Pretty much so according to this article in the New Scientist. I am blogging about this not because the future of the human race is part of NESTA’s remit (it’s not) but because of NESTA Connect’s interest in putting together large innovative networks. New work in complexity theory suggests that the more complex a system is the more it is prone to instability and collapse (Just look at what one oil refinery strike in Scotland is capable of if you doubt it). If we are trying to build complex on line systems for innovation this is a watchout – will they be more vulnerable than tried and tested ways of innovating? One last sobering thought. This article quotes Joseph Tainter, an archaeologist from Utah: " I sometimes think of [technology] as a faith-based approach to the future" he says, and the article concludes that innovation might be subject to diminishing returns or perhaps absolute limits governed by our resources, the complexity of our systems and a desire for growth at all costs.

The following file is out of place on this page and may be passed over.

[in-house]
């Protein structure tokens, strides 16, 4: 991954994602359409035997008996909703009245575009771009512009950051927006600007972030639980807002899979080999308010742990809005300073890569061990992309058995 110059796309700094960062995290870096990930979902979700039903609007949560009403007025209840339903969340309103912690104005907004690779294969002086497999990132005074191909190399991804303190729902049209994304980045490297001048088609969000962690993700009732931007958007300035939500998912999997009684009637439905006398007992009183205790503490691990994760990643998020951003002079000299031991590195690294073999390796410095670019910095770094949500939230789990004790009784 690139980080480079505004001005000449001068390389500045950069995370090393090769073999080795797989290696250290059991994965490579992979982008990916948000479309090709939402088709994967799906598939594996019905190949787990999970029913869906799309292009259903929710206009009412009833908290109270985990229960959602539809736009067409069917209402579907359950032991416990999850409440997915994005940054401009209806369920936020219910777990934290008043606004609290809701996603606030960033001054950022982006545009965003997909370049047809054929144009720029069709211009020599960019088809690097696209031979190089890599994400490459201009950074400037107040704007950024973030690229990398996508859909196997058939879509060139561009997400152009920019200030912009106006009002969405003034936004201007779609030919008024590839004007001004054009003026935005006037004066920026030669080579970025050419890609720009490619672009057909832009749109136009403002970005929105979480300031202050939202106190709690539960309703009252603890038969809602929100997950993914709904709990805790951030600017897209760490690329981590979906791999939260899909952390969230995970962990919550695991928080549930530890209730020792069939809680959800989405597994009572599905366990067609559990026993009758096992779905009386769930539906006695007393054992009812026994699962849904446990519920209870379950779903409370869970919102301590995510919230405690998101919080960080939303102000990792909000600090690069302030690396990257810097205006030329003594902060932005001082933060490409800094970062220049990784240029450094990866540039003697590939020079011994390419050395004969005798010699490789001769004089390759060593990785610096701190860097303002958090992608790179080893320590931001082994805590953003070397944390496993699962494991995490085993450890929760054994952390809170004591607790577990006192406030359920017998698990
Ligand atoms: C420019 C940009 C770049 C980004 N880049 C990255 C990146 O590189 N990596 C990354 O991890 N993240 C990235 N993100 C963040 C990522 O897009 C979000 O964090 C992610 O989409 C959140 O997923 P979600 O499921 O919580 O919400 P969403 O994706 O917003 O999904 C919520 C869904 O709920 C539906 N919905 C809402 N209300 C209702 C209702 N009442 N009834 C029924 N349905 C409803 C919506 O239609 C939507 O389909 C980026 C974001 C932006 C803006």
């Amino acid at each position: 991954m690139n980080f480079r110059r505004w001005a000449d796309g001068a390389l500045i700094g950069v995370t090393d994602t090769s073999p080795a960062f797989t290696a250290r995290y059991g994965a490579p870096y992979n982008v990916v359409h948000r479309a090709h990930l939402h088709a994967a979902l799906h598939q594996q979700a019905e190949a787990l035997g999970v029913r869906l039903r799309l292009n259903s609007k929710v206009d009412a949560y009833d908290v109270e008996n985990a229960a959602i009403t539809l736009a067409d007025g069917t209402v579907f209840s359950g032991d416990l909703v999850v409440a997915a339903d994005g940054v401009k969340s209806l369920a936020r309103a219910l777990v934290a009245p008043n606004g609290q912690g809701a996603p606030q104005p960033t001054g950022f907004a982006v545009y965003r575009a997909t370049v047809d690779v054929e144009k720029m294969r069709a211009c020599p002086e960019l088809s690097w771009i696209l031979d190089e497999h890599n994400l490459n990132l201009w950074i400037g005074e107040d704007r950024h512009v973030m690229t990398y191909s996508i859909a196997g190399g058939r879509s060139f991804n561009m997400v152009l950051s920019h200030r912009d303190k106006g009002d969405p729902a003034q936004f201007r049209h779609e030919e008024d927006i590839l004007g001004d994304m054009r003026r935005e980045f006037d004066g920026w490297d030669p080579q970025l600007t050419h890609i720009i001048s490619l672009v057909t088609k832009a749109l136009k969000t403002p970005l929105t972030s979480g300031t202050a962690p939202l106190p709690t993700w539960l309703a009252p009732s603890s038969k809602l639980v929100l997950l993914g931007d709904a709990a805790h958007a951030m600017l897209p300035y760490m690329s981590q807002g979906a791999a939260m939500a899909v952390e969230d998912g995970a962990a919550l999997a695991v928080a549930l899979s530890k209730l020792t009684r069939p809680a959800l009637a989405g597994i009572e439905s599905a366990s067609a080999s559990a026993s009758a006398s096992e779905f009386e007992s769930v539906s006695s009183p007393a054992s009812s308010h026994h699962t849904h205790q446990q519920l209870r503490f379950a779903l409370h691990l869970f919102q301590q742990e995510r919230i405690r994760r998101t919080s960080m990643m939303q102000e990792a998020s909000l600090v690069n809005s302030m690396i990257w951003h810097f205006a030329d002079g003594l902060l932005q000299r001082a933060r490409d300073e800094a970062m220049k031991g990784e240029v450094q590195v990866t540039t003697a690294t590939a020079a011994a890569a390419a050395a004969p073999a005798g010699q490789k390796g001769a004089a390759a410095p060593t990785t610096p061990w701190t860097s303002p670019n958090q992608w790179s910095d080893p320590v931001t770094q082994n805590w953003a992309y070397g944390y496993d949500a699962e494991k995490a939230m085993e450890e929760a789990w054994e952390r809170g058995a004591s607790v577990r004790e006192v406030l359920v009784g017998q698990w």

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GORDON BROWN AND THE GHOSTS OF INNOVATION
James Heartfield reports from yesterday’s NESTA conference in London on the flailing PM’s vampiric relationship with the ‘innovation economy’.